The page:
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A post-race chat with Canada’s mountain running champions

Meggan Franks triumphed despite not having any serious hills to train on while men's champion Matthew Travaglini says the "Canmore race was the first real mountain race he’s ever done"

Canadian Mountain Running Championships

By Jay Smith

On a cool Saturday morning in Canmore, Alta., the 2017 Canadian Mountain Running Championships, hosted by 5 Peaks and coupled with its sport/enduro/kids’ races, let loose sixty-some athletes into the provincial park.

RELATED: Race-day recap/top-five results for men and women.

The route tackled some gnarly climbing on double and single track for the first kilometre and a half or so, then undulating downhill single track, some more climbing and more descending.

Women’s overall winner, Meggan Franks, described the course as a “roller coaster” and an excellent example of the sort of course runners would see on international routes.

“It’s a lot harder on your legs, a little more technical… I thought it was fantastic that the course designer at Canmore found a way to do that,” she says. “Usually when I run nationals, we go up first, then down and that’s it.”

Alberta-born Franks now lives in Mississippi, where she works at the university and coaches some high school students throughout the state. Her husband is both the coach of the Mississippi State University track and field team and her own coach. The downside of being a mountain runner who lives in Mississippi is that her landscape is, um, pretty lacking in mountainous terrain. Leading up to the Canmore race, Franks said that most of her hill workouts were done on her treadmill (equipped with a 15 per cent grade). “There’s a mile-long hill that’s about 35K away that I can train on sometimes. But I work and I have kids so it has to be on the weekends.”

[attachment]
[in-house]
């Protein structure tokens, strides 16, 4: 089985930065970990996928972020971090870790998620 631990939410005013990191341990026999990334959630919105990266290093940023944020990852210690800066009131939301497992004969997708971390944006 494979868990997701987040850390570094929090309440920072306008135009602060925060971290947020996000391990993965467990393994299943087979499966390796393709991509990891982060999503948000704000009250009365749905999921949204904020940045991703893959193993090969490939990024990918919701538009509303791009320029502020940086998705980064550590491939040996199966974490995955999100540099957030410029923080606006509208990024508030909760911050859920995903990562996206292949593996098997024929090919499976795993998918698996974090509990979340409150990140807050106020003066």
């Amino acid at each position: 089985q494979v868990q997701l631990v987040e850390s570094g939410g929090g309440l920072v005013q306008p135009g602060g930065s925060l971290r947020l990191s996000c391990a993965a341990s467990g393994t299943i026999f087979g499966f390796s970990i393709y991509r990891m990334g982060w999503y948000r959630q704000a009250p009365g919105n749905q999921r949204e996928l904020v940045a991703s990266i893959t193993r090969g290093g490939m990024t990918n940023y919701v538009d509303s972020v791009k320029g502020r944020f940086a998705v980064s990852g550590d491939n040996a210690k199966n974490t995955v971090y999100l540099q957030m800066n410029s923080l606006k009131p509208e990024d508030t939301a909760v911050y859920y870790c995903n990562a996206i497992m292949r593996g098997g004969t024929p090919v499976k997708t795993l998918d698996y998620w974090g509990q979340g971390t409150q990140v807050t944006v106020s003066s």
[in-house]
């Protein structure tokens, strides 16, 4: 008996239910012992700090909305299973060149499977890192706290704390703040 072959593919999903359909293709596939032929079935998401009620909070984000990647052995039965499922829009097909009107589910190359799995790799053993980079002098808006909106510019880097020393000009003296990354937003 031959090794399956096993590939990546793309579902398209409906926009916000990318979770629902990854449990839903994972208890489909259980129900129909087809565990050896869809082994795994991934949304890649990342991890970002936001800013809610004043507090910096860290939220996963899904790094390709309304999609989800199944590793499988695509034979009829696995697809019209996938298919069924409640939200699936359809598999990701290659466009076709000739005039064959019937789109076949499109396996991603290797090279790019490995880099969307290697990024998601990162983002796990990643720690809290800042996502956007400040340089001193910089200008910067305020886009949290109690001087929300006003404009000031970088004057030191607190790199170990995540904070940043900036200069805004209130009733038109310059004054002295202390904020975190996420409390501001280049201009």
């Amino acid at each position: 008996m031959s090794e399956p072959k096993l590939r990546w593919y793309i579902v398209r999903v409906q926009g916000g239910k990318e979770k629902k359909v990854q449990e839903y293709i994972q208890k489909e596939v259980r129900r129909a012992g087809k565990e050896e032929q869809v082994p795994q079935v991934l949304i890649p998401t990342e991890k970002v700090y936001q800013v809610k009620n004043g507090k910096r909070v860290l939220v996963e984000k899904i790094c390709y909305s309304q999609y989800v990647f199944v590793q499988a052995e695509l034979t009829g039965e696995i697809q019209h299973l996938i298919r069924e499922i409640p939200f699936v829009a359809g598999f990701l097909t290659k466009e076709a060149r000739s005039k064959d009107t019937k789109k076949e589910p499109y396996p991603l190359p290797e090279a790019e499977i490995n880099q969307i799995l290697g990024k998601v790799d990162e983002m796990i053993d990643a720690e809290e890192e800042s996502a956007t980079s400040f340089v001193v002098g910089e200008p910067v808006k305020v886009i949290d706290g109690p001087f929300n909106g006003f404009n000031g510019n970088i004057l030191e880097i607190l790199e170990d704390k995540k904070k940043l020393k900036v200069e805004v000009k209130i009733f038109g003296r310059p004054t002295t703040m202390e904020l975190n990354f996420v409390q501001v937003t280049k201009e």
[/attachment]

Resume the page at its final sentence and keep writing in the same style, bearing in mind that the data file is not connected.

RELATED: How to train for hills where (or when) there are no hills.

The lack of real-life hills didn’t hinder this second-time national champion from dominating the race in Canmore. (Having family in Alberta, however, meant her dad could be her race support.)

“I’m not good at going out really fast — I’m usually pretty cautious. But I tried to take the lead as quickly as I could without being not smart. I felt (at first) I went out a bit too fast but as soon as I hit the single track I was like, no it’s good.” She went on to establish a “safety gap” of about a minute. “I knew there was some talent in the field so I made sure that I had another gear if needed.” The calculated risk worked, as she maintained her lead through the end.


Franks is planning on racing worlds in Italy later this summer, so she’s going to spend, she says, “the next six weeks training as hard as I can” with the hopes of finishing in the top-20.

Men’s winner Matthew Travaglini, by contrast, has had plenty of access to the mountains. The former varsity track runner from the University of Windsor (Ont.) has lived in Calgary for the past year. Working at MEC selling (among other things) running shoes, he has accumulated the types of coworkers who dragged him out to try trail running.

“We’d all meet up in the mountains and go for a run. It definitely helped me (in this race) because being primarily used to track or road running, the tough part is the downhills. Not that they were super technical with the roots and rocks and slippery dirt, but (my) being confident was definitely from my experience with those guys.” He mixed up those workouts with some practices with the University of Calgary Dinos track team.

He says that the Canmore race was the first real mountain race he’s ever done. “I really didn’t know the competition, so I just told myself to go in and try to stick with the leader and be uncomfortable for the first lap, then see what I could do on the second lap.” He broke into a group of three on the first lap, which he managed to escape on the third.

“I tried to work the (last) uphill because I knew that I could get going with the last downhill and I came away with the win,” he says.